Responding to COVID-19: A Transition to Remote SAFETAG Audits

For the past several years, the SAFETAG community has explored what remote support could be provided to organizations in situations where the auditor cannot travel to the organization or meet with staff in-person. There are also organizations which have distributed teams operating fully remotely or from multiple physical locations, making it difficult or impossible to conduct in-person audits. Though these conversations around remote audits began years ago, the recent COVID-19 pandemic has reignited discussions and led to a dramatic increase in the need for remote audits and other virtual digital security interventions. Civil society organizations around the world have been forced to migrate to a fully-remote workflow. This transition, in addition to creating new security challenges, has also required auditors to adapt the way in which they are providing support. 

Internews, in coordination with partners around the globe, has developed a remote audit playlist, or collection of activities that can be performed remotely under varying conditions from low-bandwidth to distributed team scenarios.

While the remote audit playlist includes a multitude of activities that can be done remotely, it is important to consider SAFETAG’s Minimal Viable Audit, designed as the starting point for an assessment to be considered viable under the SAFETAG framework.

Some activities (such as reconnaissance) were already remote-friendly and do not require the auditor to be in-person. Other activities (such as device assessments) have been adapted to fit the remote context. 

Initial groundbreaking work to build a remote-friendly SAFETAG audit approach was first developed by the SAFETAG community during a 2017 content sprint. In 2020, however, remote-first audits have gone from being the exception to the rule, to driving the creation and refinement of approaches by Internews staff and partners in recent months. 

This blog highlights some considerations auditors should keep in mind when organizing and facilitating a remote audit. We’ve also highlighted below where to find existing content for your next virtual audit. 


Prepare for the audit to take more time than normal. When conducting remote audits, there are various factors to take into consideration in addition to those you would need to consider during in-person audits. A remote audit for example, almost certainly will  require additional time due to scheduling, coordination, and remote logistics management.  Be prepared for additional mishaps and factor in slow internet connections in any remote engagement. 

Prepare to be flexible. Given we’re in the time of COVID, it is also wise to prepare to be flexible. Scheduling a team for a group exercise was difficult before the pandemic. Now it’s even more challenging with alternate schedules and balancing life both in and outside of work. Think about smaller meetings and be intentional with who you invite. Don’t require the entire organization if you don’t really need every single person at the organization. 

Build trust as best you can. This is an important factor to consider during remote audits, as your opportunity to ensure staff feel comfortable with you the auditor will be dependent on how you present yourself to them in a virtual setting. Remote meetings, particularly with individuals you are meeting for the first time, may require more effort to begin building that trust relationship with the individuals. Whereas in-person meetings allow for human connection and understanding through body language, remote meetings make nonverbal interactions more difficult. As such, it is helpful to use video meetings whenever possible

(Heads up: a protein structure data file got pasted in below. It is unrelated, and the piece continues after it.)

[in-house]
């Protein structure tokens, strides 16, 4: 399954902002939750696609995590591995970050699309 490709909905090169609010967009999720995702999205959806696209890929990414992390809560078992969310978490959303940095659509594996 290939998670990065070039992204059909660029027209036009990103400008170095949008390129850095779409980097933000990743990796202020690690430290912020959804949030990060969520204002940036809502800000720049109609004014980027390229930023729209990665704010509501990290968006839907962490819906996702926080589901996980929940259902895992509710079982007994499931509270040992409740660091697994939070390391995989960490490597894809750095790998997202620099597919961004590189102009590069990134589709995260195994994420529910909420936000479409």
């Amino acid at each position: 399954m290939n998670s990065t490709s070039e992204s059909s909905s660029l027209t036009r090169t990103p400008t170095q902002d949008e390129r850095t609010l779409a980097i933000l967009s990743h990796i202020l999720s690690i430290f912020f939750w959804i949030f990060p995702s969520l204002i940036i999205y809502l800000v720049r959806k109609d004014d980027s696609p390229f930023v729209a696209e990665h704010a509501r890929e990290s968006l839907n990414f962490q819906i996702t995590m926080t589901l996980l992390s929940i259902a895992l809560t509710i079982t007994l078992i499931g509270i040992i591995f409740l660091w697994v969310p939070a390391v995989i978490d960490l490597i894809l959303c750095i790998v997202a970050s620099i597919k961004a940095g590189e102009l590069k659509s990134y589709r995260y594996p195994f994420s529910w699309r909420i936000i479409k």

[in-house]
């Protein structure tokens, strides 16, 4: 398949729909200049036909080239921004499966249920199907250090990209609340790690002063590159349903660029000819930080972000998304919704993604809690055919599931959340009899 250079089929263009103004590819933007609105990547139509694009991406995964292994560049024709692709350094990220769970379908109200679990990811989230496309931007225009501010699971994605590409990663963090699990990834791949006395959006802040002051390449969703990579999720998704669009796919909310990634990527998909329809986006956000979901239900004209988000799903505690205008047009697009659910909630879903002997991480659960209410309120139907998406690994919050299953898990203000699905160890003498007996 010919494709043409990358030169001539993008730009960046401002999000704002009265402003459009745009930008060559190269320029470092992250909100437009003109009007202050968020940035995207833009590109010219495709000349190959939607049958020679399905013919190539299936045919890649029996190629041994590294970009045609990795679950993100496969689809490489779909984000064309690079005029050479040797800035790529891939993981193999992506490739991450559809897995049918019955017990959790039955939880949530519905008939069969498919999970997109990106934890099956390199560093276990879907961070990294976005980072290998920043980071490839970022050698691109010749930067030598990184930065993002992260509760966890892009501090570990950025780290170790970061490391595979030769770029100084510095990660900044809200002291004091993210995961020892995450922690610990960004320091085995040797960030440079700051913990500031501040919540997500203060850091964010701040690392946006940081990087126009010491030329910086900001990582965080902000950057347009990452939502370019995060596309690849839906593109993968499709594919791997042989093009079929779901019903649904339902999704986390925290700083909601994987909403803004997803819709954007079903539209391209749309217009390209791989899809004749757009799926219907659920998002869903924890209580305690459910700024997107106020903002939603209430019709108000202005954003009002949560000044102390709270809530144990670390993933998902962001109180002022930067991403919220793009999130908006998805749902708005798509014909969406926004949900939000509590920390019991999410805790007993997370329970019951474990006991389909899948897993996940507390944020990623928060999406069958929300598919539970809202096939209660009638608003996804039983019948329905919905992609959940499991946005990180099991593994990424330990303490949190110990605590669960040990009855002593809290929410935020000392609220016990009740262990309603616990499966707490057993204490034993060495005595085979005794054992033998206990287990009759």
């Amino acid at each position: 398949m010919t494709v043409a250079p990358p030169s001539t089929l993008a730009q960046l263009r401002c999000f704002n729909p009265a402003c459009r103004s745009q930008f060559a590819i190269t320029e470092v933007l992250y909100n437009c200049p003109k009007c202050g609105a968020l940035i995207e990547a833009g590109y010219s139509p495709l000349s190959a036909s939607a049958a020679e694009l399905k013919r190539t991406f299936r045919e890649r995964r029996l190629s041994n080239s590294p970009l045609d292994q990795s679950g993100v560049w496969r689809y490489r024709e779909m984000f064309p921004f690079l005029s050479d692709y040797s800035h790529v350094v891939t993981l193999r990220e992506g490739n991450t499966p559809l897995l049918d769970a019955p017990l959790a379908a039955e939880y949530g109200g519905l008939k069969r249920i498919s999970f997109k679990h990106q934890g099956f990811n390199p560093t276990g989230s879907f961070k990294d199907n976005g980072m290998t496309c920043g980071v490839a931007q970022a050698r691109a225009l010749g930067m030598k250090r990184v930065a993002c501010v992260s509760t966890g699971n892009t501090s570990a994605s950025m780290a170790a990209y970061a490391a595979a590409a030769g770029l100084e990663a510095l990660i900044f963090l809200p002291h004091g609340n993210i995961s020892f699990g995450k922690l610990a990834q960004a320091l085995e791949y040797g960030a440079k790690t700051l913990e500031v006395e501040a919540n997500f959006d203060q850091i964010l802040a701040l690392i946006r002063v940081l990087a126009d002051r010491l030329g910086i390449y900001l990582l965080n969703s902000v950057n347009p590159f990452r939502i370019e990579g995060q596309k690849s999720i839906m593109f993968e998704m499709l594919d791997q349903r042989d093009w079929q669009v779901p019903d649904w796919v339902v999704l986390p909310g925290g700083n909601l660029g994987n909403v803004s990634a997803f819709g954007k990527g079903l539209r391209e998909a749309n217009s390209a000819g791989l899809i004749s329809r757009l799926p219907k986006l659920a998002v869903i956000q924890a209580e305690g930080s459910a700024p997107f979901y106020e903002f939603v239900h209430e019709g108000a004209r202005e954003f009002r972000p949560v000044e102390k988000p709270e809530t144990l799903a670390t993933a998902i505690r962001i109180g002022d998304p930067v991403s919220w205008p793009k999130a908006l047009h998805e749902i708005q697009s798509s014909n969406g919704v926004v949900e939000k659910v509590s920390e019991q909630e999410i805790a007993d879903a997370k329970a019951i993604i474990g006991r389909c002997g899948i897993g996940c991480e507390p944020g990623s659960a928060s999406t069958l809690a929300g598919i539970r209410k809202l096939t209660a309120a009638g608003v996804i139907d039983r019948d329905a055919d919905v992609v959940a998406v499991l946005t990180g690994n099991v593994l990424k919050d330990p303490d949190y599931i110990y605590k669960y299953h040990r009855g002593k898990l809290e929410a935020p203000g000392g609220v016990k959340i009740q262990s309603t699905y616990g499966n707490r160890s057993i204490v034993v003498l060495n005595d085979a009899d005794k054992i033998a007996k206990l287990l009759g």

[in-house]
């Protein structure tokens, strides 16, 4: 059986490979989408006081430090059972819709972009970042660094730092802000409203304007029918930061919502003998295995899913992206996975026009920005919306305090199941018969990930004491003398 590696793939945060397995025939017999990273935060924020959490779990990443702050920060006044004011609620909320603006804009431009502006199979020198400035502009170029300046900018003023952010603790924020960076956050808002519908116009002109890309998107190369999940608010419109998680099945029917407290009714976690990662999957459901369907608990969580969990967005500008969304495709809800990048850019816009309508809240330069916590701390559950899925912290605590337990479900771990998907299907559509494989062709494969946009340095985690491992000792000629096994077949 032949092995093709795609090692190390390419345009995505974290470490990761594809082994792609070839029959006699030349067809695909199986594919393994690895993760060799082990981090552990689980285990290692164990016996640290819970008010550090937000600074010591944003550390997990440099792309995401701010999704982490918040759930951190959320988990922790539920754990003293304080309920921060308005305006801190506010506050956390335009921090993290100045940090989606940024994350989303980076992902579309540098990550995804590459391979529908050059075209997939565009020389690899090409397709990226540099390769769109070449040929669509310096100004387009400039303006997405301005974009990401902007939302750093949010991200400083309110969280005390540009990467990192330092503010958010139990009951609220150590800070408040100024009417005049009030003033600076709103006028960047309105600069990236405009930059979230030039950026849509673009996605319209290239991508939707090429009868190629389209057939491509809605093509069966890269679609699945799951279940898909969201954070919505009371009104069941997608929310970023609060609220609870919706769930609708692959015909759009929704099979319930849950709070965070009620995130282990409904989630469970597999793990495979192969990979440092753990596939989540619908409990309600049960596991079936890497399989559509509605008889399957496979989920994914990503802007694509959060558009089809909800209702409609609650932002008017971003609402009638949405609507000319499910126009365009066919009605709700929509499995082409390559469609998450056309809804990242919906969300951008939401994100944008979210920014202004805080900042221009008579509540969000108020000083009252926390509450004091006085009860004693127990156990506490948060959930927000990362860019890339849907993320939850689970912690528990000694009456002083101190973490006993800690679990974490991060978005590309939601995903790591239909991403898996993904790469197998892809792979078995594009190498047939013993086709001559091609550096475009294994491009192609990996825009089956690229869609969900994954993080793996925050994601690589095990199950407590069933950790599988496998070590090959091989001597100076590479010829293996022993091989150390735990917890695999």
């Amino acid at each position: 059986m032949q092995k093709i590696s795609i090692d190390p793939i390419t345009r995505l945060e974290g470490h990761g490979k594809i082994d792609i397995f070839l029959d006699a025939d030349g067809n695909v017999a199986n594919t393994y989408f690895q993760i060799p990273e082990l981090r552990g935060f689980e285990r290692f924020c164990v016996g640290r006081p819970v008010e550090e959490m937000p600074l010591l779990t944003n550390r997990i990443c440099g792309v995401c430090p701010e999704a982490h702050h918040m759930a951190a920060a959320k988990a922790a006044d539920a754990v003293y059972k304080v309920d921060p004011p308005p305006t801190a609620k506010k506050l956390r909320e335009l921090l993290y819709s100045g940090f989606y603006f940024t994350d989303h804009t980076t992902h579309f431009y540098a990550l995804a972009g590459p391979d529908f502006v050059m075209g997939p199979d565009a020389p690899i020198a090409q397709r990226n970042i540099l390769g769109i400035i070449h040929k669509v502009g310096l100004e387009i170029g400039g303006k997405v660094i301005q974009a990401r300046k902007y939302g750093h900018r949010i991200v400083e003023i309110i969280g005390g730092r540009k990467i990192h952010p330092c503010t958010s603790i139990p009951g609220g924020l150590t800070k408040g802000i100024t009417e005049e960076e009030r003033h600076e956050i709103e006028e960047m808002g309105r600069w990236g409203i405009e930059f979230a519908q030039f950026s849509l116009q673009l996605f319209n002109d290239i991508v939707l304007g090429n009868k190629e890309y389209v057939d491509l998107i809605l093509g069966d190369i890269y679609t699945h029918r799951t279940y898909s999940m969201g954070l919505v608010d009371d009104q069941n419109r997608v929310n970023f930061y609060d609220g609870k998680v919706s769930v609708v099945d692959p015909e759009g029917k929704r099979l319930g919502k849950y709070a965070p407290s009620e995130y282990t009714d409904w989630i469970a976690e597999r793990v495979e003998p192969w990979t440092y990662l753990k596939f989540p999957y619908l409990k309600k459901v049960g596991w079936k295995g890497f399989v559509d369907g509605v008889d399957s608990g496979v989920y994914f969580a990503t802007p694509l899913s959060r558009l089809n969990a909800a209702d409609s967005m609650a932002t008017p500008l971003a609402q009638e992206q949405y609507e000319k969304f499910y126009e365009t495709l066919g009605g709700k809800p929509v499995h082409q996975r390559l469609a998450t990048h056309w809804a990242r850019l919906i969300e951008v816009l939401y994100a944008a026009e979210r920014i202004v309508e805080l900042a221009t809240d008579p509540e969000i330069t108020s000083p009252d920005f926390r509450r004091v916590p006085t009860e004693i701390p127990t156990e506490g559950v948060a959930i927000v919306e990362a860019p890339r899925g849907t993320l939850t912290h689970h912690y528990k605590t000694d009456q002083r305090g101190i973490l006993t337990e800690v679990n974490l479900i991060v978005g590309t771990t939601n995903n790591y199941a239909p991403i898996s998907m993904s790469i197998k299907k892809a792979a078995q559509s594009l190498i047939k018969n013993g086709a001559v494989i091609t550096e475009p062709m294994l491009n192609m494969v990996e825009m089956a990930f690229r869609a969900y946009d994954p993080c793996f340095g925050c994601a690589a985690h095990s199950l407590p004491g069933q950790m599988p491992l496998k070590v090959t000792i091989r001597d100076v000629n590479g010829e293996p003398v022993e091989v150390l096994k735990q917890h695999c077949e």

There is no perfect virtual replacement for in-person activities. Auditors conducting a remote assessment must also accept this reality and be sure to communicate the limitations to the organization you are working with.  Remote audits have additional constraints and we must live within this reality for the moment or circumstance. A remote audit may require a combination of tactics and ultimately some compromises. When meeting in-person with an organization, it is easier to gain buy-in and encourage participation. If individuals are working remotely, it may be more difficult to maintain engagement. Replacing a two-hour in-person meeting to map behaviors and workflows with a 50-question survey requesting the same information will likely not yield the same results.

Be prepared to not have all the information. Sometimes the very nature of the remote audit where you can’t check the office’s network or don’t have access to all the staff you need during the assessment process can leave you with information gaps that can be difficult to fill. Be creative in finding ways to connect the dots and look for the information as best you can. 

Consider the size and structure of the organization. A smaller organization, or one that is already remote, is easier to assess since staff members typically have a better internet connection and are more comfortable with virtual meetings. Large organizations who are used to working together in an office setting may have more challenges with remote working and may make it more difficult to assess virtually.

While remote audits require additional considerations and are not a perfect replacement for in-person audits, they can be done effectively. In upcoming posts we will provide a step-by-step guide for conducting remote assessments, as well as an introduction to the new SAFETAG web interface, which will allow users to customize a playlist based on the specific needs of the organization being audited. In the meantime, you can find the SAFETAG Remote Playlist PDF here.